Through lawyers James Orengo, Otiende Amollo and Jackson Awele, the businessman, together with his wife Irene Nzisa Wanjigi, sued the Inspector-General of Police Joseph Boinnet and the Director of Public Prosecutions Keriako Tobiko.
WITHOUT SEARCH WARRANTS
The couple protested against police raids on their homes in Malindi and Nairobi without search warrants.
They also sought to stop police from carrying out any arrest.
“Police have a duty to arrest but Mr Wanjigi’s rights have to be protected … the raids paint a picture of a citizen who is under siege and this court has a duty to protect his rights when called upon to do so,” Mr Orengo said.
However, Mr Odinga accused police of disobeying the court order that barred them from arresting the businessman.
“I am feeling ashamed and embarrassed because you are now operating outside the law on the orders of the IG despite a court order,” he told the police officers.
Police camped at the upmarket Muthaiga residence from 10am on Monday because they could not gain entry.
Nine officers from the paramilitary General Service Unit provided support to about 30 others from the Flying Squad and the Special Crimes Prevention Unit, who carried out the raid.
In the siege that ensued, officers took positions around the compound to control movement in or out of the home.
One of the family lawyers was only allowed to drive out of the compound at 11pm after his black Toyota Prado was searched by police.
The officers were deployed to the home in 8-hour shifts.
Government spokesman Eric Kiraithe described Mr Wanjigi as a “nefarious criminal’’ under investigations as a matter of national security.
“This is not politically motivated as has been claimed by some. Any gun in the wrong hands is a threat to the peace and security of the country,” he said on Tuesday, reacting to Nasa claims that the businessman was being targeted because of associating with the opposition.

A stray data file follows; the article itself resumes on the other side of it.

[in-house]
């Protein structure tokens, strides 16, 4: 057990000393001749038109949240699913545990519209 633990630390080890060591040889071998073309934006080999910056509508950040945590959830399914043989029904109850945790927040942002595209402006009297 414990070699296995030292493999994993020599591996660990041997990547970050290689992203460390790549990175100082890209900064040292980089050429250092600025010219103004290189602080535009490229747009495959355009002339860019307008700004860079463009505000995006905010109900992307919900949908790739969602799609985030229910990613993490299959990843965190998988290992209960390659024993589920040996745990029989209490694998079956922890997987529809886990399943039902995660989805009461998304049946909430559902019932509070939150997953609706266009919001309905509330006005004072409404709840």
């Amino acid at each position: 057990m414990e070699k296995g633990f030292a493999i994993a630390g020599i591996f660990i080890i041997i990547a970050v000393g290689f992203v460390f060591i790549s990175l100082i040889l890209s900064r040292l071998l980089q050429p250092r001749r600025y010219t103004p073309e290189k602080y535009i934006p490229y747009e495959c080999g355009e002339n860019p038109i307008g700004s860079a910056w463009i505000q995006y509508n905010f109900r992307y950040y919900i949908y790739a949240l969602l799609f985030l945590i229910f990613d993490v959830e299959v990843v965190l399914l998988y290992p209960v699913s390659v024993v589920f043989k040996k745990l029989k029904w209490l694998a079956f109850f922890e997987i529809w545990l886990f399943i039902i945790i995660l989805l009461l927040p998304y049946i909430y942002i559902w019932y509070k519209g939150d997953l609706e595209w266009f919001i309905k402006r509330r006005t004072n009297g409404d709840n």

At Caramel, which was the nerve centre of Nasa activities after the August 8 election, and where opposition leader Raila Odinga held several press conferences, business was closed and employees did not report to work in the morning.
The restaurant was opened some minutes past noon, after police officers in plain clothes presented the manager with a search warrant.
The officers searched the restaurant and the lounge for the better part of the afternoon.
WALKED IN AND OUT
At the Kwacha Group offices, police walked in and out of the compound as journalists waited outside.
The guards were pushed to a corner of the compound where their movement was restricted and monitored.
The police could not immediately gain access to the office block but were allowed in after a short while and began ransacking the building including the adjoining ones.
“It appears that they did not get what they were looking for in the block, which is used as an office by our boss even though they never told us what they were looking for,” one of the guards securing the entry to the perimeter-walled facility said.
Their vehicles, mostly Subaru Foresters, were parked not far from the office block, but were out of the sight of the journalists.
Reports by Fred Mukinda, Ken Kimanthi, Faith Nyamai and David Mwere